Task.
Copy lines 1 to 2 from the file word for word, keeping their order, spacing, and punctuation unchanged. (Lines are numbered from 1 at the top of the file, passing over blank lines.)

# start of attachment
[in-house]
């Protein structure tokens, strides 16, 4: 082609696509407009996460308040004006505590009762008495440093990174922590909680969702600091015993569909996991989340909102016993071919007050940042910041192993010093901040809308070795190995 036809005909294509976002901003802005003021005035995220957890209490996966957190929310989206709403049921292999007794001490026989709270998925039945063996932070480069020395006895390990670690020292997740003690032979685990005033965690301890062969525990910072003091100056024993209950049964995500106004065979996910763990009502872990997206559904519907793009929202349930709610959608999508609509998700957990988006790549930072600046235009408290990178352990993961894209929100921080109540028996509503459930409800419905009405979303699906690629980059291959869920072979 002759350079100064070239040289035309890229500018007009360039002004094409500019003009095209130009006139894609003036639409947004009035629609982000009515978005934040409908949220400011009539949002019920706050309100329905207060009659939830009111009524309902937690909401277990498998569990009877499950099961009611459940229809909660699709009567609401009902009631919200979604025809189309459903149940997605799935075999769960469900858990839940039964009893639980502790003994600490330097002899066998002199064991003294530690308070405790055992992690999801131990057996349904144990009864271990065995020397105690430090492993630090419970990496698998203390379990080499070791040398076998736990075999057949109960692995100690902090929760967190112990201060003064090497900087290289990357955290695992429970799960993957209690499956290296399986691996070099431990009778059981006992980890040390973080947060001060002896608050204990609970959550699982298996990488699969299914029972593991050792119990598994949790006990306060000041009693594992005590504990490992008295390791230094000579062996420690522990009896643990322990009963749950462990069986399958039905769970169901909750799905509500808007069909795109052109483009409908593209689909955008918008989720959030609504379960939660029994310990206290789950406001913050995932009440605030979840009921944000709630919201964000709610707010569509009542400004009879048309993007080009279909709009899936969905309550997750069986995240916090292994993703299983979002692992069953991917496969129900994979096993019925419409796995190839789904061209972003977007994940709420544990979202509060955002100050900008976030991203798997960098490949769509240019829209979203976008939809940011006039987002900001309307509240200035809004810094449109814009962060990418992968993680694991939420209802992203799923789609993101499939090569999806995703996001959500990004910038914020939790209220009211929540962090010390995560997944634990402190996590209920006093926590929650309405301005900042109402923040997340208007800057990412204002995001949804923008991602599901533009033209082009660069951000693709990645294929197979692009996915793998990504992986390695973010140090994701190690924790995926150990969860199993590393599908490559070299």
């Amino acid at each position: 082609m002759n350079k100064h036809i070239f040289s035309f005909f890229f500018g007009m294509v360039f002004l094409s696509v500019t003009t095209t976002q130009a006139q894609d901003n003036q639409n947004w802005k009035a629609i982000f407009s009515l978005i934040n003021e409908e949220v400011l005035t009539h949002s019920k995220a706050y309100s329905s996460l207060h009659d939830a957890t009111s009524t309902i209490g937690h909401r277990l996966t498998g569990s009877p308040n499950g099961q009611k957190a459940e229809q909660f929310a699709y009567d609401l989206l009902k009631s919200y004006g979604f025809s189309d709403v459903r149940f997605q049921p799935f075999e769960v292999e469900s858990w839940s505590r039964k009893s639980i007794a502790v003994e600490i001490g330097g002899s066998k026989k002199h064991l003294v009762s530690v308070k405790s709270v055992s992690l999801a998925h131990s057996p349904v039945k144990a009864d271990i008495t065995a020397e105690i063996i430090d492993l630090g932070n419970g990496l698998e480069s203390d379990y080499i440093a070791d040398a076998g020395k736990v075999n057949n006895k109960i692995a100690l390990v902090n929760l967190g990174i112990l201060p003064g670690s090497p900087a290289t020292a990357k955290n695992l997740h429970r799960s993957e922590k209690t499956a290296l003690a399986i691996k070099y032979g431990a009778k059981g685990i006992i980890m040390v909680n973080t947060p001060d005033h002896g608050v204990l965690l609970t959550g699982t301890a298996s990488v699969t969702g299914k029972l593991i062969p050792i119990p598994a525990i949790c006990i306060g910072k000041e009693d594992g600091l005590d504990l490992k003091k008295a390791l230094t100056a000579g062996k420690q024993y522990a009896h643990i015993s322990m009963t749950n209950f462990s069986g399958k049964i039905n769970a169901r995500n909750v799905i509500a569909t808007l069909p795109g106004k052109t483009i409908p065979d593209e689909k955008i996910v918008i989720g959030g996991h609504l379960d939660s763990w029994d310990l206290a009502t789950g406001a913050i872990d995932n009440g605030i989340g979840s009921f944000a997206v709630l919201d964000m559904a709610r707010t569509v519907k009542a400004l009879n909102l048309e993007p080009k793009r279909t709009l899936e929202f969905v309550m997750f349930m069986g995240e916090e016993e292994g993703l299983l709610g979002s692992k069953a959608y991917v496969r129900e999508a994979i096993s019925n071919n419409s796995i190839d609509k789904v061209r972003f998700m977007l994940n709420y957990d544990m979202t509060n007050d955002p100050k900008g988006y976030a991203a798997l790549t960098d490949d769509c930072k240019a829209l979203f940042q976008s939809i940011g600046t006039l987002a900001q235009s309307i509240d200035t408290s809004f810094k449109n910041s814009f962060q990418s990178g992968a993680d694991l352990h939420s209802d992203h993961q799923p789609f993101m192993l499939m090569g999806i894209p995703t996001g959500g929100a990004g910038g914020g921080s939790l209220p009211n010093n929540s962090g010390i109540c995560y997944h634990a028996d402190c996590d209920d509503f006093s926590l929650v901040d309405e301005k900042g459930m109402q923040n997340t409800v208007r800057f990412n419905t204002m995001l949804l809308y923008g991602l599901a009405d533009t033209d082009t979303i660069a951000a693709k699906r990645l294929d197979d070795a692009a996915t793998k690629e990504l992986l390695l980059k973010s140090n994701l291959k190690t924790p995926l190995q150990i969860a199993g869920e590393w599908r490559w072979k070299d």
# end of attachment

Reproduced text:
[in-house]
């Protein structure tokens, strides 16, 4: 082609696509407009996460308040004006505590009762008495440093990174922590909680969702600091015993569909996991989340909102016993071919007050940042910041192993010093901040809308070795190995 036809005909294509976002901003802005003021005035995220957890209490996966957190929310989206709403049921292999007794001490026989709270998925039945063996932070480069020395006895390990670690020292997740003690032979685990005033965690301890062969525990910072003091100056024993209950049964995500106004065979996910763990009502872990997206559904519907793009929202349930709610959608999508609509998700957990988006790549930072600046235009408290990178352990993961894209929100921080109540028996509503459930409800419905009405979303699906690629980059291959869920072979 002759350079100064070239040289035309890229500018007009360039002004094409500019003009095209130009006139894609003036639409947004009035629609982000009515978005934040409908949220400011009539949002019920706050309100329905207060009659939830009111009524309902937690909401277990498998569990009877499950099961009611459940229809909660699709009567609401009902009631919200979604025809189309459903149940997605799935075999769960469900858990839940039964009893639980502790003994600490330097002899066998002199064991003294530690308070405790055992992690999801131990057996349904144990009864271990065995020397105690430090492993630090419970990496698998203390379990080499070791040398076998736990075999057949109960692995100690902090929760967190112990201060003064090497900087290289990357955290695992429970799960993957209690499956290296399986691996070099431990009778059981006992980890040390973080947060001060002896608050204990609970959550699982298996990488699969299914029972593991050792119990598994949790006990306060000041009693594992005590504990490992008295390791230094000579062996420690522990009896643990322990009963749950462990069986399958039905769970169901909750799905509500808007069909795109052109483009409908593209689909955008918008989720959030609504379960939660029994310990206290789950406001913050995932009440605030979840009921944000709630919201964000709610707010569509009542400004009879048309993007080009279909709009899936969905309550997750069986995240916090292994993703299983979002692992069953991917496969129900994979096993019925419409796995190839789904061209972003977007994940709420544990979202509060955002100050900008976030991203798997960098490949769509240019829209979203976008939809940011006039987002900001309307509240200035809004810094449109814009962060990418992968993680694991939420209802992203799923789609993101499939090569999806995703996001959500990004910038914020939790209220009211929540962090010390995560997944634990402190996590209920006093926590929650309405301005900042109402923040997340208007800057990412204002995001949804923008991602599901533009033209082009660069951000693709990645294929197979692009996915793998990504992986390695973010140090994701190690924790995926150990969860199993590393599908490559070299």